“The Bread Box chose to donate their homemade treats to those who may be otherwise missing out on fresh fare,” Hartung writes in an email. “Their initial donation was to our Senior Breakfast Club clients, several of whom are still home-bound due to COVID restrictions or simply don’t get out to the grocery store due to transportation or medical issues.” 

Bagels and chocolate chip cookies from The Bread Box

A second donation in August provided cookies to older adults in Franklin County receiving “necessity bags” from the CRC. The partnership has been so successful, Kaian and Anika plan to continue making donations every quarter. “We received several phone calls thanking The Bread Box for thinking of them and providing such a thoughtful addition to their monthly delivery,” Hartung says. 

Getting Involved 

While starting a business to benefit the community is a huge undertaking, Kaian and Anika’s mom, Aafreen, says that a lack of meaningful volunteer opportunities for kids factored into their decision. “We had looked into doing things together as a family for volunteer work and service hours, but because Kai and Anika are so much younger than the minimum age requirement, we actually had a hard time finding resources that would allow them,” she explains. 

Michael (top left) and Aafreen Moses (top right) with their children, Anika, 9, and Kaian, 12

Brandy Jemczura, a former teacher and licensed social worker, had a similar revelation years ago when searching for service projects that she could participate in with her young children. She founded the nonprofit Seeds of Caring in 2016 to provide structured opportunities for kids to volunteer in age-appropriate ways so they can learn the value of giving back to the community. “We have an incredible window of opportunity with kids—while they’re still forming their attitudes about the world and behaviors toward others—to build kindness and empathy, both of which are learned skills that must be practiced,” she says via email.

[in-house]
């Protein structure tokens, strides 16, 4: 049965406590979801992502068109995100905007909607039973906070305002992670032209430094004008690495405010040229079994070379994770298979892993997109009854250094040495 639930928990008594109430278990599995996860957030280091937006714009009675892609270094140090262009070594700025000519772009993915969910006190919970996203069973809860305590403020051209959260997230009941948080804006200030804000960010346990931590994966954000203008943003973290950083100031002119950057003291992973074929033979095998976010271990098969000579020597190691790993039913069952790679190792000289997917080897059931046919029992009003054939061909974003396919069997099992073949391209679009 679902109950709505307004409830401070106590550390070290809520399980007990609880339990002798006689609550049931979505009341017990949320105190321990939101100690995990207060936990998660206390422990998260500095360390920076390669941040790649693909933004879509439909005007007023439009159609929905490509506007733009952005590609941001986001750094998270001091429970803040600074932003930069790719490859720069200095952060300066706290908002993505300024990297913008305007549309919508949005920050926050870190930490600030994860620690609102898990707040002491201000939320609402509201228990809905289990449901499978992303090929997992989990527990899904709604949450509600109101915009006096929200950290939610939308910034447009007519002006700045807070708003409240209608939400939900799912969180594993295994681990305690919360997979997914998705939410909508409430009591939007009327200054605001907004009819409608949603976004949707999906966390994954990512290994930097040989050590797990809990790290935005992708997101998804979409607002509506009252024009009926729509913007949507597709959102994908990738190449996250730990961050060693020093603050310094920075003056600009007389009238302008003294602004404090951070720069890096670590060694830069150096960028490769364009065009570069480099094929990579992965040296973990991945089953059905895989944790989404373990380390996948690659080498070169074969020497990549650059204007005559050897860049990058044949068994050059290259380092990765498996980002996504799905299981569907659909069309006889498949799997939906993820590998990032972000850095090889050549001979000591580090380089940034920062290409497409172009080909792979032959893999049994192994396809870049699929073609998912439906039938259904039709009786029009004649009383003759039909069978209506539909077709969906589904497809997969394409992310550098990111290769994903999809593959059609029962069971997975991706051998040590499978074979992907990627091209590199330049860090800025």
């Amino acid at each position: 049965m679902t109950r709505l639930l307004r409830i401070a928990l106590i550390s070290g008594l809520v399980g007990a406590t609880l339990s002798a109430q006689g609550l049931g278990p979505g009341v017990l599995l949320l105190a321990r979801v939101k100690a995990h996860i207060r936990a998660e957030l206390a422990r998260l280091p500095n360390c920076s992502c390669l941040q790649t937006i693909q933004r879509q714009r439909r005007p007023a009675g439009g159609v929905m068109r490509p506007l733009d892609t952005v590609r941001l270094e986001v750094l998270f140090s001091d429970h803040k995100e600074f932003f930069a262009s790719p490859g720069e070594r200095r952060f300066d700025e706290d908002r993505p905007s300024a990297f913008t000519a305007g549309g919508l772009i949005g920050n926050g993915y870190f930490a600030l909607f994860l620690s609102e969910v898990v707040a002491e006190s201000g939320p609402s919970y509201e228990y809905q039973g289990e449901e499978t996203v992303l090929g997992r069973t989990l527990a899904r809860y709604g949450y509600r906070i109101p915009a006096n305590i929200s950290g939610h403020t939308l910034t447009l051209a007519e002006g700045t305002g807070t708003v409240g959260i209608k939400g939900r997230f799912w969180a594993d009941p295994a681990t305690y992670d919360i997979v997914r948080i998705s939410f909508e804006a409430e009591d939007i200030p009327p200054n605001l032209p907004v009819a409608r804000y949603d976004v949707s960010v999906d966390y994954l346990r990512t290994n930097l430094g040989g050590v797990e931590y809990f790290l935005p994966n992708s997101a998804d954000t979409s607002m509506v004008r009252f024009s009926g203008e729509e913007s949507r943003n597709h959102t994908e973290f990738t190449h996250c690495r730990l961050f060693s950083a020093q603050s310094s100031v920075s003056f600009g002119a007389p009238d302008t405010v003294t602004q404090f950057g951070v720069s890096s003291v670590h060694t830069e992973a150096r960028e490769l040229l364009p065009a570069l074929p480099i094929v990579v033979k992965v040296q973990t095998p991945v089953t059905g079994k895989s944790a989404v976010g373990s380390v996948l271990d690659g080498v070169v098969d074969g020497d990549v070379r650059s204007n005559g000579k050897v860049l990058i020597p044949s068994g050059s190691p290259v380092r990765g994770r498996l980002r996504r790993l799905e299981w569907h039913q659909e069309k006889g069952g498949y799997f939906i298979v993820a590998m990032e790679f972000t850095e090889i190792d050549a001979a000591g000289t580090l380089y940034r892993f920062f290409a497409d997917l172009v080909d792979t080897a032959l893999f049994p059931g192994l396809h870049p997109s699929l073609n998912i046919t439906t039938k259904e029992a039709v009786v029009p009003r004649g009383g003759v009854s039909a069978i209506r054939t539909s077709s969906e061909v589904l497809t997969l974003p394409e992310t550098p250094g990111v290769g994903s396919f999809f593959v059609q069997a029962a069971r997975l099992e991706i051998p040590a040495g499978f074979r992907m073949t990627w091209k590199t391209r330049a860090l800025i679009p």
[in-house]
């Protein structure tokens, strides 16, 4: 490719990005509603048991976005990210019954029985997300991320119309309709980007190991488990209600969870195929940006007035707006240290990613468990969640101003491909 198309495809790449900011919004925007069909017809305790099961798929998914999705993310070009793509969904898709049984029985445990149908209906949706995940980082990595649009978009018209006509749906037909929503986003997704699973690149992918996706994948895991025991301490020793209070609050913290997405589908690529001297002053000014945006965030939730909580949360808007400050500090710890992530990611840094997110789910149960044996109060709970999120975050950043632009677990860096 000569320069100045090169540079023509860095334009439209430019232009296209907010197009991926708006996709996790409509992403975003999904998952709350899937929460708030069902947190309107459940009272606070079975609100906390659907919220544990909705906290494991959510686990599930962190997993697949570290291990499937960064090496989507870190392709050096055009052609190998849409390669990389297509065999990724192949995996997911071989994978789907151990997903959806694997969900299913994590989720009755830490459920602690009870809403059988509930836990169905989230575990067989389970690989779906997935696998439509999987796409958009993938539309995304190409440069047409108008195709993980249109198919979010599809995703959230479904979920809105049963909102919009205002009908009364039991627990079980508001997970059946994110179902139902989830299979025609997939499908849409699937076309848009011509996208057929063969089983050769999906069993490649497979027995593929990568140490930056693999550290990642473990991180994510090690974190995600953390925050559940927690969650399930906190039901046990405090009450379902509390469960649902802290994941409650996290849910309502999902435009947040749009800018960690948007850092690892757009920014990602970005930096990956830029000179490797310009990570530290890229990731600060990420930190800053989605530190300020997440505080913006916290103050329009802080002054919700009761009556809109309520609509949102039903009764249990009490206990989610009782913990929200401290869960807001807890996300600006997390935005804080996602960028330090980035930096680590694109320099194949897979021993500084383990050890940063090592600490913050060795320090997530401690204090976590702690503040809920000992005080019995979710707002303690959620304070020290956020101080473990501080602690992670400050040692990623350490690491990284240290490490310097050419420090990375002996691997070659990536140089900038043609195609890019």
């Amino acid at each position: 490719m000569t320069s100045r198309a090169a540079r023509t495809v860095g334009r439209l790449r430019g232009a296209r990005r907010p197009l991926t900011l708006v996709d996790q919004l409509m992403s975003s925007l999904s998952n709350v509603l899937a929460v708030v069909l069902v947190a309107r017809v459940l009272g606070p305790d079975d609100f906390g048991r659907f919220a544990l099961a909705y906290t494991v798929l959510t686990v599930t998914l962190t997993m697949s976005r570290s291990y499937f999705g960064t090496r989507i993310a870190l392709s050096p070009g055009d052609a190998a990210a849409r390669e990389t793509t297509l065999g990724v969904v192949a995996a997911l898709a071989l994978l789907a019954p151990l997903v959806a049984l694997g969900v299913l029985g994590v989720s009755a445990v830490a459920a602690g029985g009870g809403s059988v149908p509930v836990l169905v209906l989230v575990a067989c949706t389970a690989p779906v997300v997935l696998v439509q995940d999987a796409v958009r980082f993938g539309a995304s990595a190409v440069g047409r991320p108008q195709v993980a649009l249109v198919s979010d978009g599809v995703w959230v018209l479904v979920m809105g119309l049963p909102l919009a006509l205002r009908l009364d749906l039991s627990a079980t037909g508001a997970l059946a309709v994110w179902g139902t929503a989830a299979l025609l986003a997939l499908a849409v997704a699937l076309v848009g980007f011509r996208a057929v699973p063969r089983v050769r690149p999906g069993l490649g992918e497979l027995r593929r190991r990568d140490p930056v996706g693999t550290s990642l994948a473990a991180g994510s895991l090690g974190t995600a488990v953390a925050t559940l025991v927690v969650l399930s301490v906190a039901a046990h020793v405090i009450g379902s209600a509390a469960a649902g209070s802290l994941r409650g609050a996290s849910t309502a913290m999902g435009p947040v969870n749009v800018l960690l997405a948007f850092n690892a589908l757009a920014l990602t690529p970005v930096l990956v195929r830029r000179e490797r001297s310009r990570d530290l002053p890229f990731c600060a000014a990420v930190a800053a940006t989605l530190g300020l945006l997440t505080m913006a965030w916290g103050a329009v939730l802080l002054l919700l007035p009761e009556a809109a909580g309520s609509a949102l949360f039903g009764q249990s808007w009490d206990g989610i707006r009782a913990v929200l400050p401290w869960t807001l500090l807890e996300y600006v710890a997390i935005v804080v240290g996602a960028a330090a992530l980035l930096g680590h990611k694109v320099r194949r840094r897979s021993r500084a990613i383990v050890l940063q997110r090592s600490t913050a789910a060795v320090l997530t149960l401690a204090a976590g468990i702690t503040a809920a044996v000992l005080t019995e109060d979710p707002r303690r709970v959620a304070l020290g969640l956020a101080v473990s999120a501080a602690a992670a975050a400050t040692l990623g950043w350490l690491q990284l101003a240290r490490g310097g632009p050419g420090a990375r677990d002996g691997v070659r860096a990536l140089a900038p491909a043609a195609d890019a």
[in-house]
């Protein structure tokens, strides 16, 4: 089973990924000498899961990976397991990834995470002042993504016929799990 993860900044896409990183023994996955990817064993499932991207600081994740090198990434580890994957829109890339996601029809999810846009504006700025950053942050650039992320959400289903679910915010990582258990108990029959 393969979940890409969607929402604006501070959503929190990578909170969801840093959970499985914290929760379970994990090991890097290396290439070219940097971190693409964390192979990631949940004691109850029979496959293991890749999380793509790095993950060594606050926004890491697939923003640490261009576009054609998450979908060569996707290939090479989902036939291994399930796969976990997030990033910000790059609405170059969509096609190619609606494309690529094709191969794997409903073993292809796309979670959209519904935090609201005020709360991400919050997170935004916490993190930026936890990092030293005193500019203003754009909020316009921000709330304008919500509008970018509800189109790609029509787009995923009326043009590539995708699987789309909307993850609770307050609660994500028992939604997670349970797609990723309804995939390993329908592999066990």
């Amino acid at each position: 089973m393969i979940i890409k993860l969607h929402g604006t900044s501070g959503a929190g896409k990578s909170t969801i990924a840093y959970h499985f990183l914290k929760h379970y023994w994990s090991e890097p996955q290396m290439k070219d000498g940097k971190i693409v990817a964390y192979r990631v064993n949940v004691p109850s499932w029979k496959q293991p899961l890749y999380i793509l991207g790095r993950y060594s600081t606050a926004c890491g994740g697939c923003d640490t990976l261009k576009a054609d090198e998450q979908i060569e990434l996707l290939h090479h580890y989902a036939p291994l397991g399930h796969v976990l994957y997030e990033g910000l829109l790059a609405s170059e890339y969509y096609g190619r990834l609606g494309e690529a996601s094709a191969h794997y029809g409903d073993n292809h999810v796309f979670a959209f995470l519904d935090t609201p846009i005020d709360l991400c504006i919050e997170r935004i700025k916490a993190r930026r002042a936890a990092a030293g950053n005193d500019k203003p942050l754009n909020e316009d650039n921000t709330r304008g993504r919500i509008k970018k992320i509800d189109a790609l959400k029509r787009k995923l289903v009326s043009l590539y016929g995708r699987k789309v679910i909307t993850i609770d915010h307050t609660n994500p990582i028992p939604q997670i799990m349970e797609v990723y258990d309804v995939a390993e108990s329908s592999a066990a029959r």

Even if your schedule doesn’t allow for the level of commitment that a business like The Bread Box requires, there are still plenty of ways to encourage kids to give back. Ginny Kington, an Atlanta-based psychologist who completed her undergraduate degree at Ohio State University, says even small projects can make a difference. “It isn’t necessary to have your children volunteering for hours at a time or every weekend. You could just spend one hour going through their toys with them and having them pick out what they want to donate to someone in need. Or you could spend one hour helping out at a food bank or community garden,” she says via email. 

No matter the approach, Anika says community service is worth it. “We donated to Riverside hospital. Just that in general makes me [feel] really important and special. … And it makes me feel like we kind of made a difference in some of our community.” 

Learn more about The Bread Box on Facebook and Instagram at Thebreadbox614.

This story is from the Fall 2021 issue of Columbus Parent.